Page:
A water softener uses a medium that serves to exchange “ions” of calcium and magnesium with sodium or potassium.
This occurs in four steps:
1.To do the ion replacement, the water in the house runs through a resin bed of small plastic beads. The beads are covered with sodium or potassium ions. As the water flows past the ions, they swap places with the calcium and magnesium ions. Eventually, the beads contain nothing but calcium and magnesium, and softening stops. It is then time to regenerate the beads.
2.To regenerate, the beads need to regain their sodium or potassium ions by being flooded with a salty, brine solution that is rich in sodium or potassium.
3.Once completed, the calcium and magnesium, dirt and sediments are flushed from the beads and into the drain in a process called backwash.
4.The final phase rinses the mineral tan with fresh water and loads the brine tank so it is ready for the next cycle.
Automatic water softeners are usually programmed to recharge at specific times that will not disrupt the occupants. It is more water-efficient to have a metered that will regenerate only when required.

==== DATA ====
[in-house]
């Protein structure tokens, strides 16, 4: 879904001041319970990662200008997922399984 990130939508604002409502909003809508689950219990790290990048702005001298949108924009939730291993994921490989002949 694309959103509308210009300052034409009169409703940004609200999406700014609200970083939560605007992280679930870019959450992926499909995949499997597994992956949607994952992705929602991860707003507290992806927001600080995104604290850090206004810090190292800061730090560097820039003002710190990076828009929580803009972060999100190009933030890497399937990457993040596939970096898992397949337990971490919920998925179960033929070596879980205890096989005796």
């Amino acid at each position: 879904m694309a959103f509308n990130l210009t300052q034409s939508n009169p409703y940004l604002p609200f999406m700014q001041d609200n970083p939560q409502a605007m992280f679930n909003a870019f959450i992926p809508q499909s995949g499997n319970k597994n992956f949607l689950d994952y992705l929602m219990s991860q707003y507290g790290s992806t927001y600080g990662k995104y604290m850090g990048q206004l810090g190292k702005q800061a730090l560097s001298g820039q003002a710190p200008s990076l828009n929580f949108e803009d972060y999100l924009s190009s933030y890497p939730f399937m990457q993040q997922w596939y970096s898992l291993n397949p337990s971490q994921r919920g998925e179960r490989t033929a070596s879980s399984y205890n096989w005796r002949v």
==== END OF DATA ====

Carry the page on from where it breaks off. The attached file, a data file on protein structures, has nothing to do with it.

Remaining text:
What are The Benefits of a Water Softener?
A water softener reduces water hardness, making it easier to shower and clean fabrics and dishes. With softened water, less soap is required for bathing and laundry. Skin feels cleaner and clothing softer. Pipes, fixtures and appliances have less scale build-up. With less build-up, appliances can operate efficiently. Mineral-derived odours may be reduced; and, there are fewer deposit stains on bathroom fixtures.
What are The Difference Kinds of Water Softeners?
Water softeners come in two different types – Timeclock and Metered.
Timeclock – regenerates on a pre-set schedule.
Metered – regenerate on volume of water; has two units so one can regenerate while the other is operating.